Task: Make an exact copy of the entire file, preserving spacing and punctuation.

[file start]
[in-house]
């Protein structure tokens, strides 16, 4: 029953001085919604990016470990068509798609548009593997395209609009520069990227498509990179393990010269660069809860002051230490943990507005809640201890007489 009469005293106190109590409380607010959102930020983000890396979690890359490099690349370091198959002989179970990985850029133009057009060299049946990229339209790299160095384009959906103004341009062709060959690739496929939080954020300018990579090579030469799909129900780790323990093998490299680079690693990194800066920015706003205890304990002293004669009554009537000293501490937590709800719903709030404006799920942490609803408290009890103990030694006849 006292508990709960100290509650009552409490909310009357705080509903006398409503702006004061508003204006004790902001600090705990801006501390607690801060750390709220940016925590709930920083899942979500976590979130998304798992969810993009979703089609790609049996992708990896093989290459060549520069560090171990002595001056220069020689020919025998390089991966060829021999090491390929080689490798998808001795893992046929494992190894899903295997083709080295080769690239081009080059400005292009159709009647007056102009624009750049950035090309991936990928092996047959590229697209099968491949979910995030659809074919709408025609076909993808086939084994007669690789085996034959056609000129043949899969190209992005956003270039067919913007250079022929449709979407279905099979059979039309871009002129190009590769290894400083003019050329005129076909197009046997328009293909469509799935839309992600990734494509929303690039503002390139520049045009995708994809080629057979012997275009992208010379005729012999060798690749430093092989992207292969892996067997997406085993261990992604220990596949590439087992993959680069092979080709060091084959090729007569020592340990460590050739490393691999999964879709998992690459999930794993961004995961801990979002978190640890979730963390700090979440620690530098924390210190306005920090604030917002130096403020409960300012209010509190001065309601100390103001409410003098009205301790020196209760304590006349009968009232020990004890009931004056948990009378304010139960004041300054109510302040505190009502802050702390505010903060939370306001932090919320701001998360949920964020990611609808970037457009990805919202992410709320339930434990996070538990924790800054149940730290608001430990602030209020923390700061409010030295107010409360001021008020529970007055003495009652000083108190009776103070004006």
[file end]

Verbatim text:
[in-house]
């Protein structure tokens, strides 16, 4: 029953001085919604990016470990068509798609548009593997395209609009520069990227498509990179393990010269660069809860002051230490943990507005809640201890007489 009469005293106190109590409380607010959102930020983000890396979690890359490099690349370091198959002989179970990985850029133009057009060299049946990229339209790299160095384009959906103004341009062709060959690739496929939080954020300018990579090579030469799909129900780790323990093998490299680079690693990194800066920015706003205890304990002293004669009554009537000293501490937590709800719903709030404006799920942490609803408290009890103990030694006849 006292508990709960100290509650009552409490909310009357705080509903006398409503702006004061508003204006004790902001600090705990801006501390607690801060750390709220940016925590709930920083899942979500976590979130998304798992969810993009979703089609790609049996992708990896093989290459060549520069560090171990002595001056220069020689020919025998390089991966060829021999090491390929080689490798998808001795893992046929494992190894899903295997083709080295080769690239081009080059400005292009159709009647007056102009624009750049950035090309991936990928092996047959590229697209099968491949979910995030659809074919709408025609076909993808086939084994007669690789085996034959056609000129043949899969190209992005956003270039067919913007250079022929449709979407279905099979059979039309871009002129190009590769290894400083003019050329005129076909197009046997328009293909469509799935839309992600990734494509929303690039503002390139520049045009995708994809080629057979012997275009992208010379005729012999060798690749430093092989992207292969892996067997997406085993261990992604220990596949590439087992993959680069092979080709060091084959090729007569020592340990460590050739490393691999999964879709998992690459999930794993961004995961801990979002978190640890979730963390700090979440620690530098924390210190306005920090604030917002130096403020409960300012209010509190001065309601100390103001409410003098009205301790020196209760304590006349009968009232020990004890009931004056948990009378304010139960004041300054109510302040505190009502802050702390505010903060939370306001932090919320701001998360949920964020990611609808970037457009990805919202992410709320339930434990996070538990924790800054149940730290608001430990602030209020923390700061409010030295107010409360001021008020529970007055003495009652000083108190009776103070004006």